Skip to main content


Buy Article:

$9.50 plus tax (Refund Policy)

Or sign up for a free trial

Located in Ventura County California, the Calleguas Creek Watershed (CCW), though relatively small in area, suffers from more water quality impairments than most California watersheds, as defined by the USEPA's 303(d) list. Local stakeholders, along with the Los Angeles Regional Water Quality Control Board (LARWQCB), began a watershed planning process over eight years ago to develop a better understanding of the watershed and a strategy to address impairments.

The local stakeholders developed a comprehensive series of work plans designed to develop TMDLs to address groups of constituents in the 343 square mile watershed. TMDLs have been completed for three groups of constituents: (1) metals, (2) legacy pesticides, and (3) chlorpyrifos, diazinon and toxicity of unknown causes in water and sediment. The process followed in California appears to be unique in several respects. The purpose of the presentation is to present these unique aspects, with their advantages and disadvantages as experienced with CCW TMDL development, and to relate that experience to urban areas in general.

The general pollutant sources in the CCW watershed are agricultural, open space, community wastewater point discharges, and urban runoff. There are four incorporated communities within the watershed: Thousand Oaks, Simi Valley, Camarillo, and Moorpark. The total population in the watershed is approximately 334,000.

The first significant uniqueness was that the TMDLs were not prepared by a state or federal agency, as is common across the Nation. Rather the stakeholders themselves directed and provided the primary sources of funding for TMDL development. This approach provides many advantages, the first being an increase in funding to support the process. The Stakeholder groups included the cities, wastewater treatment facilities, agriculture interests, and environmental groups. Stakeholders chose to take direct responsibility because of the potential implications of TMDLs, and believed that substantial funding was necessary for a thorough technical analysis. Stakeholder involvement and participation was directly responsible for the development of the allocations and implementation plan. The authors will explain the process of stakeholder involvement, and the iterative interaction process with State agency and USEPA staff.

A second uniqueness relates to the Implementation Plan. Typically elsewhere the Implementation Plan identifies NPDES permit requirements including a mix of BMPs to be carried out to achieve the allocated loadings. This may not always be appropriate given the complexity of the beneficial use/water quality impairment and the lack of knowledge of the source(s) and spatial and temporal variation of the pollutant(s) causing the impairment. We therefore design the implementation plan as a stepwise process to carryout additional studies believed necessary to properly identify the effectiveness and costs of particular BMPs or strategies before prescribing BMPs.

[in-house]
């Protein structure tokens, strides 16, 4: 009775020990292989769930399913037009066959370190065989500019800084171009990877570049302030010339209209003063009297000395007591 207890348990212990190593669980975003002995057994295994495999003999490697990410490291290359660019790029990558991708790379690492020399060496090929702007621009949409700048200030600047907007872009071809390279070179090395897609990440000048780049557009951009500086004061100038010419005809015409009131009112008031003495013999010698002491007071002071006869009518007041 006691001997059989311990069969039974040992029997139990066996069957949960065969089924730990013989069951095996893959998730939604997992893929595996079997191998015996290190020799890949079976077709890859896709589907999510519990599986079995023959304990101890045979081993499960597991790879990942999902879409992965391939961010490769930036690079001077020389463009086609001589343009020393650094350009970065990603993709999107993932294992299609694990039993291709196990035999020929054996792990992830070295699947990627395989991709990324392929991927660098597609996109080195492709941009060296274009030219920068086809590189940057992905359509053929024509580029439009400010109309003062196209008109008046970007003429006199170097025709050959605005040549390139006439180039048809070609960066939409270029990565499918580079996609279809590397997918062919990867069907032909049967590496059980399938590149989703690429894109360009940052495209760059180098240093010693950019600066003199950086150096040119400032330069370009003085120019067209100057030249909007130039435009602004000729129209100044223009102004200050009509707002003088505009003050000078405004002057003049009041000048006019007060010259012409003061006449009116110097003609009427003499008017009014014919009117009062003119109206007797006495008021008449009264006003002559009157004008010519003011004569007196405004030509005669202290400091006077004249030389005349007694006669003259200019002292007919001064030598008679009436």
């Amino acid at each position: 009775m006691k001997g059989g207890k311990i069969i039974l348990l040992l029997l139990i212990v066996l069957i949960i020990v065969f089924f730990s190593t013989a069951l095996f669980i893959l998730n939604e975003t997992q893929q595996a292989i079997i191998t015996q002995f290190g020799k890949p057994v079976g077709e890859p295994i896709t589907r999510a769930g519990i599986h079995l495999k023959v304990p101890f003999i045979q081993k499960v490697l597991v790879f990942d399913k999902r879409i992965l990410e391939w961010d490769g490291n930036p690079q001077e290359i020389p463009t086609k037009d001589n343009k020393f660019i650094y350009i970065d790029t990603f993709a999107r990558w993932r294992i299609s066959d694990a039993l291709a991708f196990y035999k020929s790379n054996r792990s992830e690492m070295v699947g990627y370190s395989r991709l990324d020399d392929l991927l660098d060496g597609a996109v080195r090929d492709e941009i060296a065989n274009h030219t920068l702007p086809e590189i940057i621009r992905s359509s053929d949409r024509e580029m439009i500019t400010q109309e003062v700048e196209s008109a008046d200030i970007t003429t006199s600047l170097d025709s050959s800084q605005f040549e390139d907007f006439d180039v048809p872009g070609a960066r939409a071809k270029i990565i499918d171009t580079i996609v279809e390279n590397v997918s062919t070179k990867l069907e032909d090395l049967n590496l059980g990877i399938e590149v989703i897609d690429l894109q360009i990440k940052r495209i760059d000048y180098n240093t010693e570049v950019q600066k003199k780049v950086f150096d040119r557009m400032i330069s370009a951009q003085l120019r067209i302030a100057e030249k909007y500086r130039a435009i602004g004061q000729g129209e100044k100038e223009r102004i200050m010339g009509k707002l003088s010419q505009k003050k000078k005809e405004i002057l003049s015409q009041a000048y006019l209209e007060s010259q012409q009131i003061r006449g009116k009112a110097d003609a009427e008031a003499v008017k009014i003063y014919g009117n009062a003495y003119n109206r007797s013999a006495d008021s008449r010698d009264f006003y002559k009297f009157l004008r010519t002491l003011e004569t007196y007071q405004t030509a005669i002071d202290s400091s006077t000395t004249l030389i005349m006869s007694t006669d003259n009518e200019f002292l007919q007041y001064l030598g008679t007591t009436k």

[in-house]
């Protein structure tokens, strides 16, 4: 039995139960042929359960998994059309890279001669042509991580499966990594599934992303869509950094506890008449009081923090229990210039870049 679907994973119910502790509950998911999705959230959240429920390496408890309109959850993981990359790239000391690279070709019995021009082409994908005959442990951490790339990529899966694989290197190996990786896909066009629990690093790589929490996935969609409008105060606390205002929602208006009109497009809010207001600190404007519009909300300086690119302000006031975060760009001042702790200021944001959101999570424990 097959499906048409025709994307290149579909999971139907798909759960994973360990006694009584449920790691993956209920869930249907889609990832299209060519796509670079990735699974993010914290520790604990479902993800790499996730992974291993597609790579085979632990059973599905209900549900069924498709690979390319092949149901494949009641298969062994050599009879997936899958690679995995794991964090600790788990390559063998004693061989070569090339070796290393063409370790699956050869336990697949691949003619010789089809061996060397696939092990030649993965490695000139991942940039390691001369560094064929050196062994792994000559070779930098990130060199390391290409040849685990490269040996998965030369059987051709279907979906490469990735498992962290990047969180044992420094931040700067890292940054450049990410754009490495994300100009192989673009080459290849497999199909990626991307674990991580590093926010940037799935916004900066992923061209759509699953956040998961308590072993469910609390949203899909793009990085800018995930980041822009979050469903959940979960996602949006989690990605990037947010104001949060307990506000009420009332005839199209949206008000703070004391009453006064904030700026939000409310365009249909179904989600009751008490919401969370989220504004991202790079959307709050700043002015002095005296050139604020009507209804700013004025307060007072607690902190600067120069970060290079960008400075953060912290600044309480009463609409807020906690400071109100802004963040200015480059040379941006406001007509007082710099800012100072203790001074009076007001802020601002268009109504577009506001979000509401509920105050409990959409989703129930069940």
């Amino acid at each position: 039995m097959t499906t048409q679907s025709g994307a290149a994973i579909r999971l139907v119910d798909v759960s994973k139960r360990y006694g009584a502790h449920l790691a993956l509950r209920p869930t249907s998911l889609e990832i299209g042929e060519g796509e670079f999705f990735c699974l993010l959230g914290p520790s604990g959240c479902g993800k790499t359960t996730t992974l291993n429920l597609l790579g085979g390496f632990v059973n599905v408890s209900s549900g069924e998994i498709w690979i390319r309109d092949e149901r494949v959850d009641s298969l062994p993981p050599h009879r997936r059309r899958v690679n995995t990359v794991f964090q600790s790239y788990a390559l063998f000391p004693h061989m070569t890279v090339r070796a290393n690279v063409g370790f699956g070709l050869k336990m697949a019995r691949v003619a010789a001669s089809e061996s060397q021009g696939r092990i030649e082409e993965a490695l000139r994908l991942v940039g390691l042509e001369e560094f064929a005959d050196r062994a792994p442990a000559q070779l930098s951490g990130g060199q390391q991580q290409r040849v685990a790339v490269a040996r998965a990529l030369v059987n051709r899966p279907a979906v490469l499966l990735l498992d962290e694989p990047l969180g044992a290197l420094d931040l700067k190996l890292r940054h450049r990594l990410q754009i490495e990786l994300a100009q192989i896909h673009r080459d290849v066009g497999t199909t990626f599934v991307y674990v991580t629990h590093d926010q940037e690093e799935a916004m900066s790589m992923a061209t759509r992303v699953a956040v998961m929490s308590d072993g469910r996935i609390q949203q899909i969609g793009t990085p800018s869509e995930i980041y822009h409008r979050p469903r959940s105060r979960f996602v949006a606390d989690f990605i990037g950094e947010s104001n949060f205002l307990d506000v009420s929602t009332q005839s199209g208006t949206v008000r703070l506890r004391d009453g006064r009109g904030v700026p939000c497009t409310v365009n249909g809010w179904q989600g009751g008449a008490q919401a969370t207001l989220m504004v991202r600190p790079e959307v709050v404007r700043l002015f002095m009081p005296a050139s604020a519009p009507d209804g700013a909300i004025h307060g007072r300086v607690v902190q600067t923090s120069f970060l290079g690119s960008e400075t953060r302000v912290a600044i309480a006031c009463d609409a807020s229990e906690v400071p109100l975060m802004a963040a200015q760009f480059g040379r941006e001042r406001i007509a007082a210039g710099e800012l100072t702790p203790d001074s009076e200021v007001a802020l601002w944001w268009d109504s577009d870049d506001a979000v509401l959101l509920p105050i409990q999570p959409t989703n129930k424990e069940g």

No Reference information available - sign in for access.
No Citation information available - sign in for access.
No Supplementary Data.
No Article Media
No Metrics

Document Type: Research Article

Publication date: 2007-01-01

More about this publication?
  • Proceedings of the Water Environment Federation is an archive of papers published in the proceedings of the annual Water Environment Federation® Technical Exhibition and Conference (WEFTEC® ) and specialty conferences held since the year 2000. These proceedings are not peer reviewed.

    A subscription to the Proceedings of the Water Environment Federation includes access to most papers presented at the annual WEF Technical Exhibition and Conference (WEFTEC) and other conferences held since 2000. Subscription access begins 12 months after the event and is valid for 12 months from month of purchase. A subscription to the Proceedings of the Water Environment Federation is included in Water Environment Federation (WEF) membership.

    WEF Members: Sign in (right panel) with your IngentaConnect user name and password to receive complimentary access. Access begins 12 months after the conference or event
  • Subscribe to this Title
  • Membership Information
  • About WEF Proceedings
  • WEFTEC Conference Information
  • Learn about the many other WEF member benefits and join today
  • Ingenta Connect is not responsible for the content or availability of external websites
  • Access Key
  • Free content
  • Partial Free content
  • New content
  • Open access content
  • Partial Open access content
  • Subscribed content
  • Partial Subscribed content
  • Free trial content
Cookie Policy
Cookie Policy
Ingenta Connect website makes use of cookies so as to keep track of data that you have filled in. I am Happy with this Find out more